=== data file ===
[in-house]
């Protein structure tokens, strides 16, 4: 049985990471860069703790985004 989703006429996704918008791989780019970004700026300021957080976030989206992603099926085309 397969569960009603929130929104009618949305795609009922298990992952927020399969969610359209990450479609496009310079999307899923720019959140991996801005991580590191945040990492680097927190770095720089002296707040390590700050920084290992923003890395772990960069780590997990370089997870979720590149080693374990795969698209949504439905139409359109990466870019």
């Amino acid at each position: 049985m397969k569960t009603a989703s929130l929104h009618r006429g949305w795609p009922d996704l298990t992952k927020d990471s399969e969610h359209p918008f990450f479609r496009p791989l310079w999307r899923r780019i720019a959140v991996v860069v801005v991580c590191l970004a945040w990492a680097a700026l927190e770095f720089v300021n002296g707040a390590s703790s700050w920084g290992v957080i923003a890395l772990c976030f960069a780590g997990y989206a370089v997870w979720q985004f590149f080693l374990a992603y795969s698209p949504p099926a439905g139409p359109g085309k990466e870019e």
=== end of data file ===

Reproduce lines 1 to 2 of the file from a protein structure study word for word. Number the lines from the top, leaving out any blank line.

[in-house]
């Protein structure tokens, strides 16, 4: 049985990471860069703790985004 989703006429996704918008791989780019970004700026300021957080976030989206992603099926085309 397969569960009603929130929104009618949305795609009922298990992952927020399969969610359209990450479609496009310079999307899923720019959140991996801005991580590191945040990492680097927190770095720089002296707040390590700050920084290992923003890395772990960069780590997990370089997870979720590149080693374990795969698209949504439905139409359109990466870019």